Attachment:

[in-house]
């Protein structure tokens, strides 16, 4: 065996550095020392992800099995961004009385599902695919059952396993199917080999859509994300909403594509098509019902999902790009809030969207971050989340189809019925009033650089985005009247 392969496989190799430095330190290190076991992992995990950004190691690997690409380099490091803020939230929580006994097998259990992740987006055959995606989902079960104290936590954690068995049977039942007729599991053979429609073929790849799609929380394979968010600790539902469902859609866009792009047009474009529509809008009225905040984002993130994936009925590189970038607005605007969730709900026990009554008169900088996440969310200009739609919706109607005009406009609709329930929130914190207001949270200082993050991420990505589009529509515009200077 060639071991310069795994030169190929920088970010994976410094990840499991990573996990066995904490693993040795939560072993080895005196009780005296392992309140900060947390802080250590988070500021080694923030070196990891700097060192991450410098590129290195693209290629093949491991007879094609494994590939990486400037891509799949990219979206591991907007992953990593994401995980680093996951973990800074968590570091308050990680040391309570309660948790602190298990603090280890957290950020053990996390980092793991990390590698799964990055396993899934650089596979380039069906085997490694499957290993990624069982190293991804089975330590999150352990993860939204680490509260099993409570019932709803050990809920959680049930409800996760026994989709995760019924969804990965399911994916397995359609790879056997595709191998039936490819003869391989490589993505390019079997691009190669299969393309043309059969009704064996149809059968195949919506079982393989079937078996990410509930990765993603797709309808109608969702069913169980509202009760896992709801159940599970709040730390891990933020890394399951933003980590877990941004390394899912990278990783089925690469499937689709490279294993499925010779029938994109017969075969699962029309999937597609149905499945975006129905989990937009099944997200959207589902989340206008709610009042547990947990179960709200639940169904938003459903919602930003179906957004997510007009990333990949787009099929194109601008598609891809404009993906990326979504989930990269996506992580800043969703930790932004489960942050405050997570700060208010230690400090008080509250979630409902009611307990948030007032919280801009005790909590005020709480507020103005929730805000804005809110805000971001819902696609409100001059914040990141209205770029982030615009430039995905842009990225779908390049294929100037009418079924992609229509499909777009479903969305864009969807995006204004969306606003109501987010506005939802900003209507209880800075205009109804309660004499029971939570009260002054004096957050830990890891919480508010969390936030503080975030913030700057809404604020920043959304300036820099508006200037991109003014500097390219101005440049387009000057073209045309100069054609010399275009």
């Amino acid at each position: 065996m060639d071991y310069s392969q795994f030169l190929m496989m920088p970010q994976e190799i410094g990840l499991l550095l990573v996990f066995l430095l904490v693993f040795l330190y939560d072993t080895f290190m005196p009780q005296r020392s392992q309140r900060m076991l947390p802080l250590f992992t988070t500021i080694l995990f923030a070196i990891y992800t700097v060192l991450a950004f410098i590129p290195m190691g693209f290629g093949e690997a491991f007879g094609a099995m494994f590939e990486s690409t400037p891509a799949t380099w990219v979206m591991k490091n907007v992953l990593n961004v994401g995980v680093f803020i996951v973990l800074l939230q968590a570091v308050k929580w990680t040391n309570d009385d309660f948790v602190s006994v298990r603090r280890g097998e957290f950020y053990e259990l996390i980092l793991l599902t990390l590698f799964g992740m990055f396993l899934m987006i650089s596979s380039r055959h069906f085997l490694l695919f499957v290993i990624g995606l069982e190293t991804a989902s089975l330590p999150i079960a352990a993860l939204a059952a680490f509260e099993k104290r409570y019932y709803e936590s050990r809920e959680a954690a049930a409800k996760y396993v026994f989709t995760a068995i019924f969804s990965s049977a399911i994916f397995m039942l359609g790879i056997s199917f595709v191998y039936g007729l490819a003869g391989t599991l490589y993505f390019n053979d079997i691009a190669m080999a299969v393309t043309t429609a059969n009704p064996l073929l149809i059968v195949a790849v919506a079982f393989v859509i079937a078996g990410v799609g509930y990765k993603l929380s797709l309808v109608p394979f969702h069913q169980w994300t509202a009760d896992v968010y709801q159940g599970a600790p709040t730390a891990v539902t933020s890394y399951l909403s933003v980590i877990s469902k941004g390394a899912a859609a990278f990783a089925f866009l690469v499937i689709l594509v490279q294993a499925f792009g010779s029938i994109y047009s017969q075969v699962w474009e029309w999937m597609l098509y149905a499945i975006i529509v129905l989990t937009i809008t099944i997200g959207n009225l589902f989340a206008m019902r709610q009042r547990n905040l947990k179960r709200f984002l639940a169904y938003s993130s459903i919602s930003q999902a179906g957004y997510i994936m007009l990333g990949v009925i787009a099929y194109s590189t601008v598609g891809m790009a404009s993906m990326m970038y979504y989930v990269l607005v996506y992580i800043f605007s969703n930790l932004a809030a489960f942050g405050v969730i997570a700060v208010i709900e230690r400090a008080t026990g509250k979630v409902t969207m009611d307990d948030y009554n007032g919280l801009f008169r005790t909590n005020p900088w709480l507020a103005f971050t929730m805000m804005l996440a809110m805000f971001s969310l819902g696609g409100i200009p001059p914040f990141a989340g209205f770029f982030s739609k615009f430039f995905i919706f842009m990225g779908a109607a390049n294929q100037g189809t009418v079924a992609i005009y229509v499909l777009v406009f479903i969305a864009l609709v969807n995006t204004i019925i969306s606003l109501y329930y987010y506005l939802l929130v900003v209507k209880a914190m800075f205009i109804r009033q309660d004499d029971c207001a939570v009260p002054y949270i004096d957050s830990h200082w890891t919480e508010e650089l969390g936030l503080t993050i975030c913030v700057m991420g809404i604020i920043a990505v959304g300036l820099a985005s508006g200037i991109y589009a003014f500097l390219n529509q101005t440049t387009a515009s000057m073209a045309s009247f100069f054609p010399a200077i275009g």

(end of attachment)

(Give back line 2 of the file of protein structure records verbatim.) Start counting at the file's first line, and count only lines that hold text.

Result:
């Protein structure tokens, strides 16, 4: 065996550095020392992800099995961004009385599902695919059952396993199917080999859509994300909403594509098509019902999902790009809030969207971050989340189809019925009033650089985005009247 392969496989190799430095330190290190076991992992995990950004190691690997690409380099490091803020939230929580006994097998259990992740987006055959995606989902079960104290936590954690068995049977039942007729599991053979429609073929790849799609929380394979968010600790539902469902859609866009792009047009474009529509809008009225905040984002993130994936009925590189970038607005605007969730709900026990009554008169900088996440969310200009739609919706109607005009406009609709329930929130914190207001949270200082993050991420990505589009529509515009200077 060639071991310069795994030169190929920088970010994976410094990840499991990573996990066995904490693993040795939560072993080895005196009780005296392992309140900060947390802080250590988070500021080694923030070196990891700097060192991450410098590129290195693209290629093949491991007879094609494994590939990486400037891509799949990219979206591991907007992953990593994401995980680093996951973990800074968590570091308050990680040391309570309660948790602190298990603090280890957290950020053990996390980092793991990390590698799964990055396993899934650089596979380039069906085997490694499957290993990624069982190293991804089975330590999150352990993860939204680490509260099993409570019932709803050990809920959680049930409800996760026994989709995760019924969804990965399911994916397995359609790879056997595709191998039936490819003869391989490589993505390019079997691009190669299969393309043309059969009704064996149809059968195949919506079982393989079937078996990410509930990765993603797709309808109608969702069913169980509202009760896992709801159940599970709040730390891990933020890394399951933003980590877990941004390394899912990278990783089925690469499937689709490279294993499925010779029938994109017969075969699962029309999937597609149905499945975006129905989990937009099944997200959207589902989340206008709610009042547990947990179960709200639940169904938003459903919602930003179906957004997510007009990333990949787009099929194109601008598609891809404009993906990326979504989930990269996506992580800043969703930790932004489960942050405050997570700060208010230690400090008080509250979630409902009611307990948030007032919280801009005790909590005020709480507020103005929730805000804005809110805000971001819902696609409100001059914040990141209205770029982030615009430039995905842009990225779908390049294929100037009418079924992609229509499909777009479903969305864009969807995006204004969306606003109501987010506005939802900003209507209880800075205009109804309660004499029971939570009260002054004096957050830990890891919480508010969390936030503080975030913030700057809404604020920043959304300036820099508006200037991109003014500097390219101005440049387009000057073209045309100069054609010399275009």